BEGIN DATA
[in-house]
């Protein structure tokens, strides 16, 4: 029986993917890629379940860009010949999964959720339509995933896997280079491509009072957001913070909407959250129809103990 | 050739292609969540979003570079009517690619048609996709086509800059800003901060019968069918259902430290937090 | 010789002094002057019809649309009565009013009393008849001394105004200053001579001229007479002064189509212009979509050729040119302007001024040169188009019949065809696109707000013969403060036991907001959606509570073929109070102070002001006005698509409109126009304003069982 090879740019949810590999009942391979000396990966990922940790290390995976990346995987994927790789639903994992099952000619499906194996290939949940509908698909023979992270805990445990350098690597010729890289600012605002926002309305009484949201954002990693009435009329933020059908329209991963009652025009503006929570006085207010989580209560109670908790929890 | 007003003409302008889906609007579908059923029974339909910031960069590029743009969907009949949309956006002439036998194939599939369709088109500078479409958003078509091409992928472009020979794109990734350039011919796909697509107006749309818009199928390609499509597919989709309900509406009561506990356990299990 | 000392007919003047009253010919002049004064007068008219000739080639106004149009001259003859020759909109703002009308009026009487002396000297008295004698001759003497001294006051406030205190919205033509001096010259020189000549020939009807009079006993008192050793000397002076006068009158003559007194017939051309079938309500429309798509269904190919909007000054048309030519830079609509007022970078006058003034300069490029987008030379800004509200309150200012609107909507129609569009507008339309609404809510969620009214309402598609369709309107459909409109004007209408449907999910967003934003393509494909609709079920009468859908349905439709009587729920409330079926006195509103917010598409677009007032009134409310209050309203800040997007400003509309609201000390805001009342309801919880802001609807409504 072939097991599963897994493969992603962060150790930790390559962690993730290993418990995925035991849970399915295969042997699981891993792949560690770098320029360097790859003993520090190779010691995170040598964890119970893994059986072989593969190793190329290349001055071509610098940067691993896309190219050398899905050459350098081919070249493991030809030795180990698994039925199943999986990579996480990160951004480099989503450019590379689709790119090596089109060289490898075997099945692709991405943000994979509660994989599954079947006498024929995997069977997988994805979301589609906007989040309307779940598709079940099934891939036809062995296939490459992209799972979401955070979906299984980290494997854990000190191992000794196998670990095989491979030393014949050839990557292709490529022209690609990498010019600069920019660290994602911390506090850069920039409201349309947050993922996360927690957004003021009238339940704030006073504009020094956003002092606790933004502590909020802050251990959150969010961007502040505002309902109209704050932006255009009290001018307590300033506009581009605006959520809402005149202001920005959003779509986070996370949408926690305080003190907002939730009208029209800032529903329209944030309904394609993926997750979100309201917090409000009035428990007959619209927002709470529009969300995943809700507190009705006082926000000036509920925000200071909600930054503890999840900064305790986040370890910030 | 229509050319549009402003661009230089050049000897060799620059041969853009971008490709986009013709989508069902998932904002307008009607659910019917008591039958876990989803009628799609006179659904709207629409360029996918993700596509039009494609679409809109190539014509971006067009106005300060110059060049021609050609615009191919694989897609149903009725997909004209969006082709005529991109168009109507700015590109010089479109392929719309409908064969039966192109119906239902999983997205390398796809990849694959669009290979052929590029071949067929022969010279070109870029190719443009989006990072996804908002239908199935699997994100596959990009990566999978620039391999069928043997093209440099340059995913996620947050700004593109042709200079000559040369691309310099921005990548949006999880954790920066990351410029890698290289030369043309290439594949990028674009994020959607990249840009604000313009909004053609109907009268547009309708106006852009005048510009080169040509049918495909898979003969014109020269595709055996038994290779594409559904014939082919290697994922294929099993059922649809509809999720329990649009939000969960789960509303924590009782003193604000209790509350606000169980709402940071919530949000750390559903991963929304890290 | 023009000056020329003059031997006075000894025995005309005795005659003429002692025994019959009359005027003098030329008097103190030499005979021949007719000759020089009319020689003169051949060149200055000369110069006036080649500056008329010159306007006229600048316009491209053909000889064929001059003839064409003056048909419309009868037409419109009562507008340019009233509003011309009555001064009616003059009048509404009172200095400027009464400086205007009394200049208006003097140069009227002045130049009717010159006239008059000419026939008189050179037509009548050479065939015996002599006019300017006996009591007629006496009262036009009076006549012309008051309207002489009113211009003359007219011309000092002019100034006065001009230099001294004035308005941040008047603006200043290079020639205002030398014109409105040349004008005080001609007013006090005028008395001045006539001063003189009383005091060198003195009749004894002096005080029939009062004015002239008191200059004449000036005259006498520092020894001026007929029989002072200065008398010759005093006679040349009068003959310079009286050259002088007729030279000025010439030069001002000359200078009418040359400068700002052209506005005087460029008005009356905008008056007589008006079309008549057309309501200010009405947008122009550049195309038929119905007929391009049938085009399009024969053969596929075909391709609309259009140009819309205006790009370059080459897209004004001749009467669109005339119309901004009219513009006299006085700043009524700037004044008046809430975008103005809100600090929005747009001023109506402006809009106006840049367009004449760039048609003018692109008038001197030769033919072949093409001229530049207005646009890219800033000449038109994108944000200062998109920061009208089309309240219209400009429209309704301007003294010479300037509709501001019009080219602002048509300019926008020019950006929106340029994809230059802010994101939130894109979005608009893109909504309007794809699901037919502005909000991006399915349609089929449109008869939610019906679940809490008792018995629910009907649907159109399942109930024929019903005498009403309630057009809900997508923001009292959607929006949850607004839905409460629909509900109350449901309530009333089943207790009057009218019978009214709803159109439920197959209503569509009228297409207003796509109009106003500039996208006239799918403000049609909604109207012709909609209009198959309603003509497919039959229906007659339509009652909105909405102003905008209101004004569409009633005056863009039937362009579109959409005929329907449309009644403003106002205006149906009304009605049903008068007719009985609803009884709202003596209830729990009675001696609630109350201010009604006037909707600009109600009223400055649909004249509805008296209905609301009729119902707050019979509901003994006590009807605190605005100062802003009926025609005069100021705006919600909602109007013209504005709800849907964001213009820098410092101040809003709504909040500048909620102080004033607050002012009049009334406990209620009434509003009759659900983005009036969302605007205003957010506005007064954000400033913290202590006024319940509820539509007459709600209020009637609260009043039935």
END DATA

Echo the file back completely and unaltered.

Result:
[in-house]
């Protein structure tokens, strides 16, 4: 029986993917890629379940860009010949999964959720339509995933896997280079491509009072957001913070909407959250129809103990 | 050739292609969540979003570079009517690619048609996709086509800059800003901060019968069918259902430290937090 | 010789002094002057019809649309009565009013009393008849001394105004200053001579001229007479002064189509212009979509050729040119302007001024040169188009019949065809696109707000013969403060036991907001959606509570073929109070102070002001006005698509409109126009304003069982 090879740019949810590999009942391979000396990966990922940790290390995976990346995987994927790789639903994992099952000619499906194996290939949940509908698909023979992270805990445990350098690597010729890289600012605002926002309305009484949201954002990693009435009329933020059908329209991963009652025009503006929570006085207010989580209560109670908790929890 | 007003003409302008889906609007579908059923029974339909910031960069590029743009969907009949949309956006002439036998194939599939369709088109500078479409958003078509091409992928472009020979794109990734350039011919796909697509107006749309818009199928390609499509597919989709309900509406009561506990356990299990 | 000392007919003047009253010919002049004064007068008219000739080639106004149009001259003859020759909109703002009308009026009487002396000297008295004698001759003497001294006051406030205190919205033509001096010259020189000549020939009807009079006993008192050793000397002076006068009158003559007194017939051309079938309500429309798509269904190919909007000054048309030519830079609509007022970078006058003034300069490029987008030379800004509200309150200012609107909507129609569009507008339309609404809510969620009214309402598609369709309107459909409109004007209408449907999910967003934003393509494909609709079920009468859908349905439709009587729920409330079926006195509103917010598409677009007032009134409310209050309203800040997007400003509309609201000390805001009342309801919880802001609807409504 072939097991599963897994493969992603962060150790930790390559962690993730290993418990995925035991849970399915295969042997699981891993792949560690770098320029360097790859003993520090190779010691995170040598964890119970893994059986072989593969190793190329290349001055071509610098940067691993896309190219050398899905050459350098081919070249493991030809030795180990698994039925199943999986990579996480990160951004480099989503450019590379689709790119090596089109060289490898075997099945692709991405943000994979509660994989599954079947006498024929995997069977997988994805979301589609906007989040309307779940598709079940099934891939036809062995296939490459992209799972979401955070979906299984980290494997854990000190191992000794196998670990095989491979030393014949050839990557292709490529022209690609990498010019600069920019660290994602911390506090850069920039409201349309947050993922996360927690957004003021009238339940704030006073504009020094956003002092606790933004502590909020802050251990959150969010961007502040505002309902109209704050932006255009009290001018307590300033506009581009605006959520809402005149202001920005959003779509986070996370949408926690305080003190907002939730009208029209800032529903329209944030309904394609993926997750979100309201917090409000009035428990007959619209927002709470529009969300995943809700507190009705006082926000000036509920925000200071909600930054503890999840900064305790986040370890910030 | 229509050319549009402003661009230089050049000897060799620059041969853009971008490709986009013709989508069902998932904002307008009607659910019917008591039958876990989803009628799609006179659904709207629409360029996918993700596509039009494609679409809109190539014509971006067009106005300060110059060049021609050609615009191919694989897609149903009725997909004209969006082709005529991109168009109507700015590109010089479109392929719309409908064969039966192109119906239902999983997205390398796809990849694959669009290979052929590029071949067929022969010279070109870029190719443009989006990072996804908002239908199935699997994100596959990009990566999978620039391999069928043997093209440099340059995913996620947050700004593109042709200079000559040369691309310099921005990548949006999880954790920066990351410029890698290289030369043309290439594949990028674009994020959607990249840009604000313009909004053609109907009268547009309708106006852009005048510009080169040509049918495909898979003969014109020269595709055996038994290779594409559904014939082919290697994922294929099993059922649809509809999720329990649009939000969960789960509303924590009782003193604000209790509350606000169980709402940071919530949000750390559903991963929304890290 | 023009000056020329003059031997006075000894025995005309005795005659003429002692025994019959009359005027003098030329008097103190030499005979021949007719000759020089009319020689003169051949060149200055000369110069006036080649500056008329010159306007006229600048316009491209053909000889064929001059003839064409003056048909419309009868037409419109009562507008340019009233509003011309009555001064009616003059009048509404009172200095400027009464400086205007009394200049208006003097140069009227002045130049009717010159006239008059000419026939008189050179037509009548050479065939015996002599006019300017006996009591007629006496009262036009009076006549012309008051309207002489009113211009003359007219011309000092002019100034006065001009230099001294004035308005941040008047603006200043290079020639205002030398014109409105040349004008005080001609007013006090005028008395001045006539001063003189009383005091060198003195009749004894002096005080029939009062004015002239008191200059004449000036005259006498520092020894001026007929029989002072200065008398010759005093006679040349009068003959310079009286050259002088007729030279000025010439030069001002000359200078009418040359400068700002052209506005005087460029008005009356905008008056007589008006079309008549057309309501200010009405947008122009550049195309038929119905007929391009049938085009399009024969053969596929075909391709609309259009140009819309205006790009370059080459897209004004001749009467669109005339119309901004009219513009006299006085700043009524700037004044008046809430975008103005809100600090929005747009001023109506402006809009106006840049367009004449760039048609003018692109008038001197030769033919072949093409001229530049207005646009890219800033000449038109994108944000200062998109920061009208089309309240219209400009429209309704301007003294010479300037509709501001019009080219602002048509300019926008020019950006929106340029994809230059802010994101939130894109979005608009893109909504309007794809699901037919502005909000991006399915349609089929449109008869939610019906679940809490008792018995629910009907649907159109399942109930024929019903005498009403309630057009809900997508923001009292959607929006949850607004839905409460629909509900109350449901309530009333089943207790009057009218019978009214709803159109439920197959209503569509009228297409207003796509109009106003500039996208006239799918403000049609909604109207012709909609209009198959309603003509497919039959229906007659339509009652909105909405102003905008209101004004569409009633005056863009039937362009579109959409005929329907449309009644403003106002205006149906009304009605049903008068007719009985609803009884709202003596209830729990009675001696609630109350201010009604006037909707600009109600009223400055649909004249509805008296209905609301009729119902707050019979509901003994006590009807605190605005100062802003009926025609005069100021705006919600909602109007013209504005709800849907964001213009820098410092101040809003709504909040500048909620102080004033607050002012009049009334406990209620009434509003009759659900983005009036969302605007205003957010506005007064954000400033913290202590006024319940509820539509007459709600209020009637609260009043039935």